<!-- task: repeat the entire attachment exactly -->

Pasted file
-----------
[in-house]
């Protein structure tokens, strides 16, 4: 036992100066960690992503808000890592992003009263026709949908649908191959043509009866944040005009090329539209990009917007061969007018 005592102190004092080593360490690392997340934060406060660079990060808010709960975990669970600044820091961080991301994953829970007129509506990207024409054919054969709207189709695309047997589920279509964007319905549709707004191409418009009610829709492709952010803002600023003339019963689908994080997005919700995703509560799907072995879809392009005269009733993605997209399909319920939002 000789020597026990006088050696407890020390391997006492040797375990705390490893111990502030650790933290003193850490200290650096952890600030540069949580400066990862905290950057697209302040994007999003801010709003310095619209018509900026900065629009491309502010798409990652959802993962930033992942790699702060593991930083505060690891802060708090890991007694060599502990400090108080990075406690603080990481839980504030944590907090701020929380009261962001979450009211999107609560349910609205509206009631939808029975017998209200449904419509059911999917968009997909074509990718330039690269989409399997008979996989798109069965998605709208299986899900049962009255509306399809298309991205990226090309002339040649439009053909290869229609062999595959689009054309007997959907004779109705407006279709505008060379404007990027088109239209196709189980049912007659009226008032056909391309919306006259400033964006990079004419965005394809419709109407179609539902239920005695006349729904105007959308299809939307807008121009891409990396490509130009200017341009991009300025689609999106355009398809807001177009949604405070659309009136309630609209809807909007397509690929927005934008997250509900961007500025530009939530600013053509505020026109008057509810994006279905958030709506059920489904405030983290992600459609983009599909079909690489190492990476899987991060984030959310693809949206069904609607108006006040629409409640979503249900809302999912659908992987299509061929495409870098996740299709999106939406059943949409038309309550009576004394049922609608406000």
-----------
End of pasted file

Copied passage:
[in-house]
């Protein structure tokens, strides 16, 4: 036992100066960690992503808000890592992003009263026709949908649908191959043509009866944040005009090329539209990009917007061969007018 005592102190004092080593360490690392997340934060406060660079990060808010709960975990669970600044820091961080991301994953829970007129509506990207024409054919054969709207189709695309047997589920279509964007319905549709707004191409418009009610829709492709952010803002600023003339019963689908994080997005919700995703509560799907072995879809392009005269009733993605997209399909319920939002 000789020597026990006088050696407890020390391997006492040797375990705390490893111990502030650790933290003193850490200290650096952890600030540069949580400066990862905290950057697209302040994007999003801010709003310095619209018509900026900065629009491309502010798409990652959802993962930033992942790699702060593991930083505060690891802060708090890991007694060599502990400090108080990075406690603080990481839980504030944590907090701020929380009261962001979450009211999107609560349910609205509206009631939808029975017998209200449904419509059911999917968009997909074509990718330039690269989409399997008979996989798109069965998605709208299986899900049962009255509306399809298309991205990226090309002339040649439009053909290869229609062999595959689009054309007997959907004779109705407006279709505008060379404007990027088109239209196709189980049912007659009226008032056909391309919306006259400033964006990079004419965005394809419709109407179609539902239920005695006349729904105007959308299809939307807008121009891409990396490509130009200017341009991009300025689609999106355009398809807001177009949604405070659309009136309630609209809807909007397509690929927005934008997250509900961007500025530009939530600013053509505020026109008057509810994006279905958030709506059920489904405030983290992600459609983009599909079909690489190492990476899987991060984030959310693809949206069904609607108006006040629409409640979503249900809302999912659908992987299509061929495409870098996740299709999106939406059943949409038309309550009576004394049922609608406000």